The third and fourth zip lines were long and very fast. We got a new instruction. We were told to brake as before but we were also given a command of “Go! Go! Go!”, and when that happened we were to stop braking, move our hands off the pulleys and down to the safety line below, and lean our heads to the right (to keep from bonking into the guide on the platform who was going to pull us in). Again, Genene’s light weight caused her to be a little short of the platform, but not by much. I, on the other hand, flew like the wind. Gravity is my friend. Fat girls go fast. I came flying into those last two platforms like a bat out of hell. They told me to brake, and I tried, but the friction made my hands hot and I had to squeeze, release, squeeze, release. I came roaring onto the platform both times, and the guide was laughing uproariously and giving me high fives.
In this picture, you can see one of the ladies zipping ahead of us.
It was a heck of a lot easier and more fun zipping down the mountain than climbing up. Next time, I’m taking the elevator.
When we finished the last zip line, we still had to rappel down the last part of the mountain. I am a little embarrassed to admit that it was my first time to rappel. I spent all those years in Fayetteville, Arkansas, and college friends went out every weekend to rappel, but I never joined them. I regret that I was such a nerd then and was always studying. I should have taken advantage of some of those opportunities to see the great outdoors in the Natural State. Ah well. I got it done here in Peru.
Genene went down first, and the skill set for rappelling is different from the zip lining and climbing. The guides were lowering Genene by rope bit by bit, and they were encouraging her to spread out her legs wide and “walk” down the mountain face. I was anxiously watching her and repeating their instructions loudly to her as she stepped down the face of the rock. My guides kept telling me, “She’s safe. You watch here” as they pointed to where they were hooking me into my rappelling gear. I smiled and said, “That’s easy for you to say. That’s my daughter hanging down there.” They laughed. Genene rappelled down the cliff face with ease. I joined her with a little less ease, but I made it down to terra firma and was glad to be there. I did not get down and kiss it like the Pope, but I sure felt like it.
It was a great thrill, and I would do it again. The guides may have just been being kind, but they said that Genene had a real knack for climbing. She loves climbing rock walls at home and always makes it to the top to ring the bell, so perhaps there is something to her talent. They kept saying, “She can come back some day and be a guide.” I know that she had a thrilling day, and I was glad to get to share it with her.
When we finished, the operators told us that Greg was still at the clinic and they were taking us to him. It was a short ride there, and we found him in good health. The doctor told us that the Inca Trail, which was to have started the next morning, was an absolute “NO!” He wanted Greg to continue resting and have an additional follow-up appointment. For a moment, we toyed with the idea that Genene and I would press on. We even got on the phone with the tour operator and started the conversation in that way. We did not get far. There was no way that I was going to be able to enjoy this adventure without Greg. The Inca Trail has been there for 500 years. It will be there when we go back. I pulled the plug in mid-sentence and told Greg to tell the tour guides to arrange something else.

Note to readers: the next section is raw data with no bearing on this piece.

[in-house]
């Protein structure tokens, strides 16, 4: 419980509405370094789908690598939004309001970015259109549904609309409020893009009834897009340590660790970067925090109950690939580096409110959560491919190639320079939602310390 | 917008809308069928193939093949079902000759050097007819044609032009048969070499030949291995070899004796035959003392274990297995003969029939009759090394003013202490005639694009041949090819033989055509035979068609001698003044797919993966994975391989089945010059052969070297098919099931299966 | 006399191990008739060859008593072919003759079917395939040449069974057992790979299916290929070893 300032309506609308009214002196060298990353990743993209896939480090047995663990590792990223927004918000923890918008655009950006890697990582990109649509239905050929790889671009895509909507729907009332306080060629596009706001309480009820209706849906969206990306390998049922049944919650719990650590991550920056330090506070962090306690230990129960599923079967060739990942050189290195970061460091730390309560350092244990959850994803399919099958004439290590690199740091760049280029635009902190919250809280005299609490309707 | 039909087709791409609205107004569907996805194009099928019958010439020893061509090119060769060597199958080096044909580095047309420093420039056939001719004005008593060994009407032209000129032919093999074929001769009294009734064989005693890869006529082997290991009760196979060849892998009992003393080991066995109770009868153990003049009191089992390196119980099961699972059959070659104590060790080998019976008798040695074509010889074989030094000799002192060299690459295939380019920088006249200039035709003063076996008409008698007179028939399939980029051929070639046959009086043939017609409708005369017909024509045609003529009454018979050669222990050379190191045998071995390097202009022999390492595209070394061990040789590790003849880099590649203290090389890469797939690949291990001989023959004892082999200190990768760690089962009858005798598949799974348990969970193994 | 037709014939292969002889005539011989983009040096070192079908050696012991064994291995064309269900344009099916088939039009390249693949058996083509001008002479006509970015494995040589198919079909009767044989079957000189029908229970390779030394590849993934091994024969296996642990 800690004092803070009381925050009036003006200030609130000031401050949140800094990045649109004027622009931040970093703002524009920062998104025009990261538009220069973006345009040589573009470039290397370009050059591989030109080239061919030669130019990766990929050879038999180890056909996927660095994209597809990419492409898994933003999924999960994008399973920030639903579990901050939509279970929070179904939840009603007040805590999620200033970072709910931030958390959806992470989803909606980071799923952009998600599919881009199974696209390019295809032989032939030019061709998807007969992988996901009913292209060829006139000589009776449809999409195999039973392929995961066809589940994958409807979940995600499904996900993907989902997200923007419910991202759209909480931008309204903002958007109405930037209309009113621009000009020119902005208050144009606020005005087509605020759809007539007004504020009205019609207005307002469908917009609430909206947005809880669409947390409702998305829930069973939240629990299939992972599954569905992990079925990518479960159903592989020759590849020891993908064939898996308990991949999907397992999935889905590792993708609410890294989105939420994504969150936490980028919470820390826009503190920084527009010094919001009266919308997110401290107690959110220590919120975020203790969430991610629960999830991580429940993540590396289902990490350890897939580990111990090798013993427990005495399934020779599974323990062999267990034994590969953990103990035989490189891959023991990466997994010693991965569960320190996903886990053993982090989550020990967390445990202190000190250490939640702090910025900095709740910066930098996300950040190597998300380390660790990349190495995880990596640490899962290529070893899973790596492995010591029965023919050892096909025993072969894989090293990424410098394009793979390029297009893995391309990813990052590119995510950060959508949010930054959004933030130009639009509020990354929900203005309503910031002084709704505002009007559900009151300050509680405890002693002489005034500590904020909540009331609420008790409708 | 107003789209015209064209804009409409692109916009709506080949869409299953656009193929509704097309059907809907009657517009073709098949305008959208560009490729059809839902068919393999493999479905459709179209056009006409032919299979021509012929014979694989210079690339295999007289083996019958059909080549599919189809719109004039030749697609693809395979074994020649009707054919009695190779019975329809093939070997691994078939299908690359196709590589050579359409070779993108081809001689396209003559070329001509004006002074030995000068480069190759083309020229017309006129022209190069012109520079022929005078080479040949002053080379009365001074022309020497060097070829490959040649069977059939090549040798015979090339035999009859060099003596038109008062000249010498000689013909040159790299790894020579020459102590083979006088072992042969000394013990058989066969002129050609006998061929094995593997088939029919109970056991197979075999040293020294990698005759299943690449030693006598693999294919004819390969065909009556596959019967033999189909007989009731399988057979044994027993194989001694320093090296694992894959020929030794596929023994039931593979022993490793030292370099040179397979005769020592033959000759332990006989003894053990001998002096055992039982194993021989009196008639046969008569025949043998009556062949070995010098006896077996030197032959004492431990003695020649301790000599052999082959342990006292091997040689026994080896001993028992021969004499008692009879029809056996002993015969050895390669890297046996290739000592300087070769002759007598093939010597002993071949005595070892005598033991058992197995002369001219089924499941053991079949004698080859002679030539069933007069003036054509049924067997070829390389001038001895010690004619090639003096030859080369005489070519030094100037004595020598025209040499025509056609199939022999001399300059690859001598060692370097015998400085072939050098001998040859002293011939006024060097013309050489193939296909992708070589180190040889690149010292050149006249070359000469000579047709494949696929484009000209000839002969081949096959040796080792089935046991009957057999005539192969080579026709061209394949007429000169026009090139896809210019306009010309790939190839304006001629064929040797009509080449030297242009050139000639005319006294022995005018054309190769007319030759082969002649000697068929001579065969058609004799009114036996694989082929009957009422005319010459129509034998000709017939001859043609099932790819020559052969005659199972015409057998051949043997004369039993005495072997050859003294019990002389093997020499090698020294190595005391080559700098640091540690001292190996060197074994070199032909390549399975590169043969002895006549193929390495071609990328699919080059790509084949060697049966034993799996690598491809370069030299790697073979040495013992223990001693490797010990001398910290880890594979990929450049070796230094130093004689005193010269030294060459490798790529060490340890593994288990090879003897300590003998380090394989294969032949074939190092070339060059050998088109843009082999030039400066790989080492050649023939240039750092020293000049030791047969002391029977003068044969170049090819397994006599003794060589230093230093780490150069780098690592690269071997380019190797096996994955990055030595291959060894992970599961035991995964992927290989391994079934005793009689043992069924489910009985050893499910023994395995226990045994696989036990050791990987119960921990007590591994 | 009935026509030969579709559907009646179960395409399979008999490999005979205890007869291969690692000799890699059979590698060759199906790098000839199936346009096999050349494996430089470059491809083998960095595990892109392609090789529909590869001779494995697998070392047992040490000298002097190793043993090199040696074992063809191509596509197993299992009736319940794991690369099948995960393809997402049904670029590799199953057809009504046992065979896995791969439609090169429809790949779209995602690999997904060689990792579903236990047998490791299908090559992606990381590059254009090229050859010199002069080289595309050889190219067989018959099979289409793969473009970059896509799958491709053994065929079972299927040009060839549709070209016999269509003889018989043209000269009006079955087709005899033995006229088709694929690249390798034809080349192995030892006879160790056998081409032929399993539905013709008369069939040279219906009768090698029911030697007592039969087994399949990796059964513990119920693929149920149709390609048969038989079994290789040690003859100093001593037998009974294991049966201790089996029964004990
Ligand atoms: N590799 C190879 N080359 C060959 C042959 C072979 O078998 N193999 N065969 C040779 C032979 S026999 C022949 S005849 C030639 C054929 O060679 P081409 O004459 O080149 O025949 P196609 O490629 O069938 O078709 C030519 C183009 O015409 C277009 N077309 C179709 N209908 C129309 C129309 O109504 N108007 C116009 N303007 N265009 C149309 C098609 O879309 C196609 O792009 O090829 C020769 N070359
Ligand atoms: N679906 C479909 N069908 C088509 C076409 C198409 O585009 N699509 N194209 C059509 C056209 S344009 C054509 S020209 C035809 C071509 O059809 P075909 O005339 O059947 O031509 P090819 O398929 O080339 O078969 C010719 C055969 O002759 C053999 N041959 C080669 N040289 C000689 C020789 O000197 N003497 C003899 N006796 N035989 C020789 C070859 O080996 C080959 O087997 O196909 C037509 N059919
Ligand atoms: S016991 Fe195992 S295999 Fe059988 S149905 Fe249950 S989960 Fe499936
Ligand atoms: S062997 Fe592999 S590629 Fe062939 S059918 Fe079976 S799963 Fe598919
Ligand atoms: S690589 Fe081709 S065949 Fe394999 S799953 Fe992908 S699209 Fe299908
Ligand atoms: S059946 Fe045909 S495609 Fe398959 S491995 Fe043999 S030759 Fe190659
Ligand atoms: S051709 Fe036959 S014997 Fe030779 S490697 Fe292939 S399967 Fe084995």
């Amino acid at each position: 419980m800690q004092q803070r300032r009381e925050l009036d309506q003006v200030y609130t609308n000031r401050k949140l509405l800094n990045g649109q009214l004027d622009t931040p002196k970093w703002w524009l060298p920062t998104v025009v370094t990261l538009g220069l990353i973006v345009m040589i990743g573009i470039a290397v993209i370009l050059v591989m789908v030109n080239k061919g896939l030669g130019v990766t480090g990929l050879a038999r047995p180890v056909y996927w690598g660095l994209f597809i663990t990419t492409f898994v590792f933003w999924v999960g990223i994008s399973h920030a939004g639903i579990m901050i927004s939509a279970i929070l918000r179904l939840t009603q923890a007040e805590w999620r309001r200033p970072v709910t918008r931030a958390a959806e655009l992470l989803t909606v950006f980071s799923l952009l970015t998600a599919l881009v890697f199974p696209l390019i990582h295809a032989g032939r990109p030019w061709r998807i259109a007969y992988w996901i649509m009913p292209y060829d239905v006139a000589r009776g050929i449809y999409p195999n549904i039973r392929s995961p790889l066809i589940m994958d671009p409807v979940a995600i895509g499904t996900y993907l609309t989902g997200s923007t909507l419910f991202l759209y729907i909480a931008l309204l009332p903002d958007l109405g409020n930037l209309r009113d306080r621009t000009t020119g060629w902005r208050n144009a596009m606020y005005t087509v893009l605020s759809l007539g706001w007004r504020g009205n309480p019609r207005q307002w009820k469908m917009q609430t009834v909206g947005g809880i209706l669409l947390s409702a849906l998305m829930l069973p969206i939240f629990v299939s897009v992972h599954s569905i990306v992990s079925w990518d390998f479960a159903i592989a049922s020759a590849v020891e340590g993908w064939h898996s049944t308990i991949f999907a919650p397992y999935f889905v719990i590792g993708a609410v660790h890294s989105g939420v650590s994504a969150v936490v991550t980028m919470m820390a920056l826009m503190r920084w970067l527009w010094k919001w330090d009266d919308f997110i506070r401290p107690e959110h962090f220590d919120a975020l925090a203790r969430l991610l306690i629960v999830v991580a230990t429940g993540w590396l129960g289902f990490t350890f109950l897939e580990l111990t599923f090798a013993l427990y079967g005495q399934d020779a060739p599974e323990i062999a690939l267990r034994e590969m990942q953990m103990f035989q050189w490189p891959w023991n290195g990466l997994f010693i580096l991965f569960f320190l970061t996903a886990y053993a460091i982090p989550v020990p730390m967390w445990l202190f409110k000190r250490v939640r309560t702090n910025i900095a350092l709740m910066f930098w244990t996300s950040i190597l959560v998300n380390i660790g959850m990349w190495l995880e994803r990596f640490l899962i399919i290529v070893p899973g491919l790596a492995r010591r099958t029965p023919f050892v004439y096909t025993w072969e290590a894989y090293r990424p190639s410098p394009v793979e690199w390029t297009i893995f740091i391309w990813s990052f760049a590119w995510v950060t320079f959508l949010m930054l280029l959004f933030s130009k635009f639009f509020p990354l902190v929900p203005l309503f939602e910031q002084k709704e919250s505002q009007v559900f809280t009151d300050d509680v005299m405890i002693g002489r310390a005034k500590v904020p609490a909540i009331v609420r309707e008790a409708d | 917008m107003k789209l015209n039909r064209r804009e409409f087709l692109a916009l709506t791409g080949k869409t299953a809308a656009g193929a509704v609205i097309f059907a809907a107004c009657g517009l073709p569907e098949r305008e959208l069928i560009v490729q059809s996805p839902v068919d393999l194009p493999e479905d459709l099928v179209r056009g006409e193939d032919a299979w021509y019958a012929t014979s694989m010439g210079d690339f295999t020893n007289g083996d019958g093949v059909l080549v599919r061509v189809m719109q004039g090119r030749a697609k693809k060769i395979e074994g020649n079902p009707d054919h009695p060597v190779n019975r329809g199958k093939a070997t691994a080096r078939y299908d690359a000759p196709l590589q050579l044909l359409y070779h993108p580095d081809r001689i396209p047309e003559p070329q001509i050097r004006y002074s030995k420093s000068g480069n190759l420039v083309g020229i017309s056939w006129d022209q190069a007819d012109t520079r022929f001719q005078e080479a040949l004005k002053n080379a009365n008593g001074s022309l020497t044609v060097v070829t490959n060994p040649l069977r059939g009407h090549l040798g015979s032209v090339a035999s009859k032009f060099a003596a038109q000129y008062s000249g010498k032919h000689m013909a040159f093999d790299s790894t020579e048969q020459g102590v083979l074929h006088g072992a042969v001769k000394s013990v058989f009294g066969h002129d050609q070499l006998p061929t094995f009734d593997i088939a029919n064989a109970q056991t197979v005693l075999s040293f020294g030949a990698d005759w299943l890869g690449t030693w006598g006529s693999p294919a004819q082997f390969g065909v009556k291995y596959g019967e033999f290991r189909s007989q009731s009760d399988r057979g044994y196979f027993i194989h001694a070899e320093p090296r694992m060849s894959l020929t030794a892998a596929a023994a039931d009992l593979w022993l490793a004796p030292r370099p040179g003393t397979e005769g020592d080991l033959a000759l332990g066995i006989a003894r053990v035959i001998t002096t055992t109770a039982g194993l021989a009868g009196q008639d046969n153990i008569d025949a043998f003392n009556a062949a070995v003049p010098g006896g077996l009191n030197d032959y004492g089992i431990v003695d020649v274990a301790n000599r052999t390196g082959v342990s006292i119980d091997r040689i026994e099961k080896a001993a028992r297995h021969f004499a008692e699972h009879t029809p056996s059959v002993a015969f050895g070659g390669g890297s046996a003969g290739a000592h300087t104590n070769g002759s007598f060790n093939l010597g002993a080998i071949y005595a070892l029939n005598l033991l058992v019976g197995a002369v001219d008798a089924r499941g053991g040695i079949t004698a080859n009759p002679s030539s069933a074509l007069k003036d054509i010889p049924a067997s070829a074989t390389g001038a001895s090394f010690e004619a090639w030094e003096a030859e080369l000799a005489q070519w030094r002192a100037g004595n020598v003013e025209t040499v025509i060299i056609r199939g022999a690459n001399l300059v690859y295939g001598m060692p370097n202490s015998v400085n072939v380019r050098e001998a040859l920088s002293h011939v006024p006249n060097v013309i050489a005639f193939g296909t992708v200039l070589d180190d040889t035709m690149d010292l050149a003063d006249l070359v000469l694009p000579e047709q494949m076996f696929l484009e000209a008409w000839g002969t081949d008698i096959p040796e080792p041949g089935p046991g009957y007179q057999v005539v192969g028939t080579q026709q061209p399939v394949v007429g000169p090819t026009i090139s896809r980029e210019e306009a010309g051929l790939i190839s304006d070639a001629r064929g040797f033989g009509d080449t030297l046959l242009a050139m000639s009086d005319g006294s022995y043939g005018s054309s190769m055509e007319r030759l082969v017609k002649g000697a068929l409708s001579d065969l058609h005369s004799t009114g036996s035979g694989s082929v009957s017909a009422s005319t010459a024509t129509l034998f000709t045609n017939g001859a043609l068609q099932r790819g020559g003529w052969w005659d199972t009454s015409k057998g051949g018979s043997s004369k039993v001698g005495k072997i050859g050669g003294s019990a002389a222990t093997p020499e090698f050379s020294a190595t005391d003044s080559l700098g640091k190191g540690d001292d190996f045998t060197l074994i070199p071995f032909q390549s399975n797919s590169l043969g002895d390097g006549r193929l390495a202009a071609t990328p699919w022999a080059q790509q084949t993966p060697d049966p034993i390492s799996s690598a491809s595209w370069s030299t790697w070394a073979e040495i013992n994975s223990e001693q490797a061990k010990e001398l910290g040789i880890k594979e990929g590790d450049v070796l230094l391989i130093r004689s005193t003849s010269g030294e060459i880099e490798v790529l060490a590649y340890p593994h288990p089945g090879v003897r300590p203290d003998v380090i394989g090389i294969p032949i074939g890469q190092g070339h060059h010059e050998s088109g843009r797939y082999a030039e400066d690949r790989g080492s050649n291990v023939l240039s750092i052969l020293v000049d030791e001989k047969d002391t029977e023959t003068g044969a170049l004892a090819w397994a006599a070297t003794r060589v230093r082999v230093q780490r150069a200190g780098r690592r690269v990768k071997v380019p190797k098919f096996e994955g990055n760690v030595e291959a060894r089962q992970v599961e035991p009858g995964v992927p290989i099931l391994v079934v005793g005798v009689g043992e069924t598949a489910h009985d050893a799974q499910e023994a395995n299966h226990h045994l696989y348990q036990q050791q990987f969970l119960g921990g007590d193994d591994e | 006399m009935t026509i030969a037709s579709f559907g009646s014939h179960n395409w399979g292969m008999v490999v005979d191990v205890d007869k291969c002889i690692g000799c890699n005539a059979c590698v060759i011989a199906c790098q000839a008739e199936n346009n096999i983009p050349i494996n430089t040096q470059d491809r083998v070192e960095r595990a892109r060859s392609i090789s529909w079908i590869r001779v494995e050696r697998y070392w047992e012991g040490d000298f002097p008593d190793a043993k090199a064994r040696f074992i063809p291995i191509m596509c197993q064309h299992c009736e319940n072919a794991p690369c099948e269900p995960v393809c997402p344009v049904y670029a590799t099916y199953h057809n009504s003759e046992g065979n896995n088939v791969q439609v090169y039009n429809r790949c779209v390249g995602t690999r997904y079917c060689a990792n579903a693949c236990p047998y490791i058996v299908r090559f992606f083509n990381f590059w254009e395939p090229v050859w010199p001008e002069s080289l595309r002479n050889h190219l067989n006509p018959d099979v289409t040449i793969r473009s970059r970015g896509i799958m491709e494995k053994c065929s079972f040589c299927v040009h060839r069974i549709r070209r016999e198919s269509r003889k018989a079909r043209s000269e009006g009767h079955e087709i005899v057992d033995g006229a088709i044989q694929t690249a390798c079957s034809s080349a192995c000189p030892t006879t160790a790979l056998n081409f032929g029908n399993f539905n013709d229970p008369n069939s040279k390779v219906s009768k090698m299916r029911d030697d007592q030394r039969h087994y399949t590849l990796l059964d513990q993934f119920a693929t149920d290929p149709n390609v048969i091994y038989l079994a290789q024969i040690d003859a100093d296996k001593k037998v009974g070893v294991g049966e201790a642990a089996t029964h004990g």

I am so proud of Genene. She was so disappointed, and she cried. Through her tears, she said, “Mom, it’s the right decision. There just were not any good decisions.” We had hiked and trained for months. We had looked forward to going through the Sun Gate at sunrise, to seeing the sacred place as the Inca saw it. We had bonded as a family during all our long training walks and our mornings with Jamie Johnson in the park, sweating and running up the “hills” in Spotts Park. I really think we were ready. We had the right gear. We had the right guide. We had the right attitude. It was just not to be. Family is more sacred than the trail. We will not have the experience that we planned, but we will have a good time together. We are rolling with it.
When all the drip ran out of the IV, the doctor released Greg. The clinic was very clean and efficient. There was a full size bed beside the hospital bed, presumably for a family member to stay with an in-patient. It was larger and more comfortable than any of those ugly reclining chairs I have slept on in US hospitals. (I’m glad I did not have to sleep there though!) The doctor dispensed all the medicines right on the spot, ran our credit card, and called us a cab. We have travel insurance and medical insurance, so I am sure I will have some fun wrangling with all that when I return. The bill was actually quite reasonable, and I won’t waste any time worrying about that now.
Here’s the unhappy moment at the clinic:
We arrived back at our hotel disappointed but in good spirits. Genene and I had a great day on our adventure, and Greg was on the mend. I told Genene that we would be staying at the hotel in Yucay for another night instead of sleeping in 35 degree weather in a tent. What could be wrong with that? I went to the bar and had a drink, since I was not going to be on the trail. While in the bar, I met an American couple. They wear looking for a scale to weigh their gear because they were headed out onto the trail in the morning. The hotel could not help, but I overheard and told them to wait while I went to our room and pulled out our luggage scale. They were grateful for my help, and I sent them on their way with my very best wishes. I told them we would see them at Machu Picchu, since our entries will still coincide. (We plan to get there by train.) I went back to our room and for the first time, I weighed our Inca Trail gear bags, which we had been packing since we arrived. They were all right on the money. We coulda been contenders!
No need to wake up for a 5:30 AM departure! We turned off all the alarms and decided to sleep as long as we wanted. After all, it’s a vacation!